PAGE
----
The first question about Genuine Risk is: Where did she sneak onto the course?
Rosie Ruiz "wins" the Boston Marathon, presumably by taking a taxi to within sight of the finish line. And now comes a girl horse, a filly, the first one to run in the Kentucky Derby in 21 years -- and she wins the thing, the first filly to win in 65 years. So even as we speak, a dozen shamefaced colts are reviewing films to see how she did it. They hope to spot her leaving the track to catch the subway to the quarter pole.
The lady just kicked your hindquarters.
She was in full sight all the way around the mile and a quarter at Churchill Downs, in full sight of the 131,859 customers here and millions more on national television. For those male chauvinists who passed her off as a frivolous dame playing in a man's game -- sort of a Janet Guthrie with four feet -- Genuine Risk gave them all the evidence they needed with about three-eighths of a mile to go.
She looked lost. There she was, running in a four-horse bunch right behind the three leaders. Up ahead were Plugged Nickle and Rockhill Native, the favorites, and Bold 'N Rulling. Genuine Risk was third from the rail in the second gang of runners when, suddenly, she stopped.
Not to be sexist about this, because, heaven knows, men who drive cars sometimes are hesitant. But the way Genuine Risk suddenly slowed down right there where many a Derby is won or lost, even Janet Guthrie would have said, "Hey, she's forgot which one is the brake and which one is the gas."
Genuine Risk dropped out of the second pack. Then, as suddenly as she looked beaten, the filly looked sensational. She knew what she was doing all the time. At least, her jockery, Jacinto Vasquez, knew. He was looking for room to run and first he had to slow down, then guide his lady around all these slowpoke guys clogging up the expressway.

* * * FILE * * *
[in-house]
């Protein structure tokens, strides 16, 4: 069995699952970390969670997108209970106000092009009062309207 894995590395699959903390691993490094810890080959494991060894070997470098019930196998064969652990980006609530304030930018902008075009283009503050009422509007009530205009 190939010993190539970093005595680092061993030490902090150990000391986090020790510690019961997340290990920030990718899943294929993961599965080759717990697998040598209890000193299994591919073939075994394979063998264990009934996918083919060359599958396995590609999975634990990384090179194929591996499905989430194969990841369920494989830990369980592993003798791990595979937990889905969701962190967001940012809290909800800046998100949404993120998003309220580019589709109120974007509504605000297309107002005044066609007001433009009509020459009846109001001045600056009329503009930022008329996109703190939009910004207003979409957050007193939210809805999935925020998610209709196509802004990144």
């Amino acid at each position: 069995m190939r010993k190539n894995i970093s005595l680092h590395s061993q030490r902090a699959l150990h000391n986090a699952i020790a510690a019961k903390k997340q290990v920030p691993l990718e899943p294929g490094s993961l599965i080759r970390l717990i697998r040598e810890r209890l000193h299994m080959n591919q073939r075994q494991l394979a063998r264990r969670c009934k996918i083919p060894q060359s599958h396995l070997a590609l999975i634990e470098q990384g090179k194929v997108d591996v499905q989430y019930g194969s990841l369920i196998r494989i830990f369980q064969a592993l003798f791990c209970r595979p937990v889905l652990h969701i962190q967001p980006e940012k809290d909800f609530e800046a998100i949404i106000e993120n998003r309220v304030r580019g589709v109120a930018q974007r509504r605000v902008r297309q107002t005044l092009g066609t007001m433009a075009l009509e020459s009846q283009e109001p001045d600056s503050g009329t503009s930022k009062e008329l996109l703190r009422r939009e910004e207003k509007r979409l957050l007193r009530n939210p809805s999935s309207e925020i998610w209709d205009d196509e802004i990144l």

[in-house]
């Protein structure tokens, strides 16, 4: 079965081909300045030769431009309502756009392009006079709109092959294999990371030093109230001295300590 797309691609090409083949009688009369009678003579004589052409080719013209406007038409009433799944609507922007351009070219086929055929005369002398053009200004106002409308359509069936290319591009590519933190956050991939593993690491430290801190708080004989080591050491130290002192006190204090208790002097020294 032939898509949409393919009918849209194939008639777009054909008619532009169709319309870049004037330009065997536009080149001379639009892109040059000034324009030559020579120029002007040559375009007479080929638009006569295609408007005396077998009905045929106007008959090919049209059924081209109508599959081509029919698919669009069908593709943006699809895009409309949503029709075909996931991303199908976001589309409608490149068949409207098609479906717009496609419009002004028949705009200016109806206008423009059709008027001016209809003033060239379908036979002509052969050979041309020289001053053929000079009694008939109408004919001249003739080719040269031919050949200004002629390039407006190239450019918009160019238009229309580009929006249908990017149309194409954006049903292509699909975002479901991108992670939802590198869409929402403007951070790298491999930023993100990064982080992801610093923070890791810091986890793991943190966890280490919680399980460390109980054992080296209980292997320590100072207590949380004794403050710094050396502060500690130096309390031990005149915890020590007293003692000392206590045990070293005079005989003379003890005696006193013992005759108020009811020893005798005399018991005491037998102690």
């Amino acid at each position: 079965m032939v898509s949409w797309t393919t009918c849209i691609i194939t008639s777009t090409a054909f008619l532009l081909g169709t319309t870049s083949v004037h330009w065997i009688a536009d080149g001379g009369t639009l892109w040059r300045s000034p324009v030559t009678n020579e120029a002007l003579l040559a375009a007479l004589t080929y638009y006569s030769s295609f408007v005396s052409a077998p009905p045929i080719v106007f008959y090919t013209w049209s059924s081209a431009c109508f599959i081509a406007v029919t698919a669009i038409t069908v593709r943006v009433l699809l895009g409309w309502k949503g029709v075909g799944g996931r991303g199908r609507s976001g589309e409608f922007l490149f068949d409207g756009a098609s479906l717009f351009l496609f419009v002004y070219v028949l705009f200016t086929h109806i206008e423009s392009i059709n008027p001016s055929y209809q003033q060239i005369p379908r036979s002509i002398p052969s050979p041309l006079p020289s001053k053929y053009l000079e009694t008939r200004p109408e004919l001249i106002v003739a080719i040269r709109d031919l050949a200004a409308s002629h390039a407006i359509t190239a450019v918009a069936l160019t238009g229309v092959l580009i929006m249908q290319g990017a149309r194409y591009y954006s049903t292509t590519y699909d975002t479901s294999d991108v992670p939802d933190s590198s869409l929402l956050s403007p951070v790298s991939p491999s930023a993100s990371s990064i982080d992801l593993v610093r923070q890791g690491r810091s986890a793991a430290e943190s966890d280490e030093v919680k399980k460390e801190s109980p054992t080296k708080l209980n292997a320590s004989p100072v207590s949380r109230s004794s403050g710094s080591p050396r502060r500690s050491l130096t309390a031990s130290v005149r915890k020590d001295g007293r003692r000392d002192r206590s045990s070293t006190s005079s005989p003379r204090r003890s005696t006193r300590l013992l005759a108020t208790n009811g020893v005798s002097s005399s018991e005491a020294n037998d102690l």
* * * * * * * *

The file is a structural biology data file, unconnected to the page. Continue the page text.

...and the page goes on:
"I was right between some horses," said Vasquez, who rode Foolish Pleasure to win the 1975 Derby, "and I had a lot of pressure from the inside. I had a horse outside me, too. And I know some horse is going to come from behind and I'm going to be stuck.
"That's why I took back and went to the outside. I waited to see what the front horses were going to do. If they go out. I want to drop in. If they stay in, I'm going to stay outside."
They stayed in. The lady stayed out. With a long run around the far turn, going around six horses, passing the first group in a lane maybe 20 feet off the rail. Genuine Risk proved beyond question she was the best of this lot on this day. No shortcuts necessary.
This was a surprise, of course. It was a surprise she was even in the race. Only two weeks ago when she finished third in the Wood Memorial, her trainer, LeRoy Jolley, said Genuine Risk would not run in the Derby. That the Wood was her first defeat in seven career races was only one factor in Jolley's decision; history was most of it.
History says fillies shouldn't run against good colts. The good colts are too strong. There's a lot of money a filly can make running against other girls. So why bother with the guys?
Nature comes in here, too. It is yet spring in the Bluegrass, and in the spring a young filly's heart soars on the wings of desire. She doesn't want to run away from colts, she wants to see their etchings. "Fillies in the fall" is the way the horsemen say it, meaning they save the girls for those cool days when ardor slumbers.
And perhaps memory played a part. One of sport's saddest days involved the great filly Ruffian, a grand-looking runner with a champion's hear and ability. They arrange a match race in 1975 at Aqueduct, sending the champion Ruffian against the champion Foolish Pleasure.
Jolley trained Foolish Pleasure.
A quarter of a mile into the match race, Ruffian, straining to keep head and head with the colt, shattered a front leg. She hobbled in pain, the leg dangling grotesquely, blood streaming over the hoof.